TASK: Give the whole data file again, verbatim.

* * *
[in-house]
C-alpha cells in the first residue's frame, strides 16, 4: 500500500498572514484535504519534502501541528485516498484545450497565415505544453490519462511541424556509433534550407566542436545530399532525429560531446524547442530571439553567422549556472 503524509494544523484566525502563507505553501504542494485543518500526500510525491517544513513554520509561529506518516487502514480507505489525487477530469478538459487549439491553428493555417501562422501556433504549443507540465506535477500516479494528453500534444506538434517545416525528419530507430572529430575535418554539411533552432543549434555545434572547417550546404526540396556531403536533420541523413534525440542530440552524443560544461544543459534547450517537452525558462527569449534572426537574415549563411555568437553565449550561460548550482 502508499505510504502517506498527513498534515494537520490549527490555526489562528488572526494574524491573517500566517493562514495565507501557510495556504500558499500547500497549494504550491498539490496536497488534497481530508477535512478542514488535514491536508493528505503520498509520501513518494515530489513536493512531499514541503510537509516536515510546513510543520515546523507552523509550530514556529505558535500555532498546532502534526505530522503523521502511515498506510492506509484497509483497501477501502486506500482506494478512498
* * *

[in-house]
C-alpha cells in the first residue's frame, strides 16, 4: 500500500498572514484535504519534502501541528485516498484545450497565415505544453490519462511541424556509433534550407566542436545530399532525429560531446524547442530571439553567422549556472 503524509494544523484566525502563507505553501504542494485543518500526500510525491517544513513554520509561529506518516487502514480507505489525487477530469478538459487549439491553428493555417501562422501556433504549443507540465506535477500516479494528453500534444506538434517545416525528419530507430572529430575535418554539411533552432543549434555545434572547417550546404526540396556531403536533420541523413534525440542530440552524443560544461544543459534547450517537452525558462527569449534572426537574415549563411555568437553565449550561460548550482 502508499505510504502517506498527513498534515494537520490549527490555526489562528488572526494574524491573517500566517493562514495565507501557510495556504500558499500547500497549494504550491498539490496536497488534497481530508477535512478542514488535514491536508493528505503520498509520501513518494515530489513536493512531499514541503510537509516536515510546513510543520515546523507552523509550530514556529505558535500555532498546532502534526505530522503523521502511515498506510492506509484497509483497501477501502486506500482506494478512498